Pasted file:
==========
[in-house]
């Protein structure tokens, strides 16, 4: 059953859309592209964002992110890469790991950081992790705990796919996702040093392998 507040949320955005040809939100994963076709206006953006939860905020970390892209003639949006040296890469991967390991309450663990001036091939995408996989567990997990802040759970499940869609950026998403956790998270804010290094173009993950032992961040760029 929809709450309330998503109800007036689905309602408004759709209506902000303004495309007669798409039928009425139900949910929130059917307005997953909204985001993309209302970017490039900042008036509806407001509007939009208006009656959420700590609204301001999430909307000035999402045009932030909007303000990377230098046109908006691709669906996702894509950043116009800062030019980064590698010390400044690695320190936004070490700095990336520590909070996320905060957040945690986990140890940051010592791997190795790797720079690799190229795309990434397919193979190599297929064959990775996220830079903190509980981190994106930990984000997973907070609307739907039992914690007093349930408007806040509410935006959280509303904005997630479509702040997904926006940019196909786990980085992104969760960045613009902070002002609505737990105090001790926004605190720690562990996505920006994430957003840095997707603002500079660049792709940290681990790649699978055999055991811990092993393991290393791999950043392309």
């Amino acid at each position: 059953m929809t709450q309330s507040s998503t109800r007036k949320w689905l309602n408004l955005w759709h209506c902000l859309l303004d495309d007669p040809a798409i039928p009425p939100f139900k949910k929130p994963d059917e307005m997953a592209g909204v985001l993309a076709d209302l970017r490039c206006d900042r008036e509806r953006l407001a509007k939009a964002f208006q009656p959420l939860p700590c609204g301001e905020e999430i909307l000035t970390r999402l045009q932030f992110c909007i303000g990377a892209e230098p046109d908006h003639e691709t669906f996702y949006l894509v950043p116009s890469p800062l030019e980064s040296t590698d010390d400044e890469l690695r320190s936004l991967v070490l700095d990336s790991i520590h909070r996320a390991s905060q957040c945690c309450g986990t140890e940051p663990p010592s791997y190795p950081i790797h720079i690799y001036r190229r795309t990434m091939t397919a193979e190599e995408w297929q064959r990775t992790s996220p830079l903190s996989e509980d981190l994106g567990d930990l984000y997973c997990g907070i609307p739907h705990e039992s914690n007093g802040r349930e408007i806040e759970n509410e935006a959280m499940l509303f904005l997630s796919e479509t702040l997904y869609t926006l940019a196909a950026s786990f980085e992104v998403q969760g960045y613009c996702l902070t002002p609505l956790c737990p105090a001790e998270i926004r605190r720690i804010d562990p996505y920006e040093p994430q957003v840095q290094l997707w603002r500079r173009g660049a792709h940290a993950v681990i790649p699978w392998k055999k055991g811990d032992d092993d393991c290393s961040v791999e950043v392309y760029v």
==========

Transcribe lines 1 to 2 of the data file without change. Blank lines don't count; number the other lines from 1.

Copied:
[in-house]
């Protein structure tokens, strides 16, 4: 059953859309592209964002992110890469790991950081992790705990796919996702040093392998 507040949320955005040809939100994963076709206006953006939860905020970390892209003639949006040296890469991967390991309450663990001036091939995408996989567990997990802040759970499940869609950026998403956790998270804010290094173009993950032992961040760029 929809709450309330998503109800007036689905309602408004759709209506902000303004495309007669798409039928009425139900949910929130059917307005997953909204985001993309209302970017490039900042008036509806407001509007939009208006009656959420700590609204301001999430909307000035999402045009932030909007303000990377230098046109908006691709669906996702894509950043116009800062030019980064590698010390400044690695320190936004070490700095990336520590909070996320905060957040945690986990140890940051010592791997190795790797720079690799190229795309990434397919193979190599297929064959990775996220830079903190509980981190994106930990984000997973907070609307739907039992914690007093349930408007806040509410935006959280509303904005997630479509702040997904926006940019196909786990980085992104969760960045613009902070002002609505737990105090001790926004605190720690562990996505920006994430957003840095997707603002500079660049792709940290681990790649699978055999055991811990092993393991290393791999950043392309």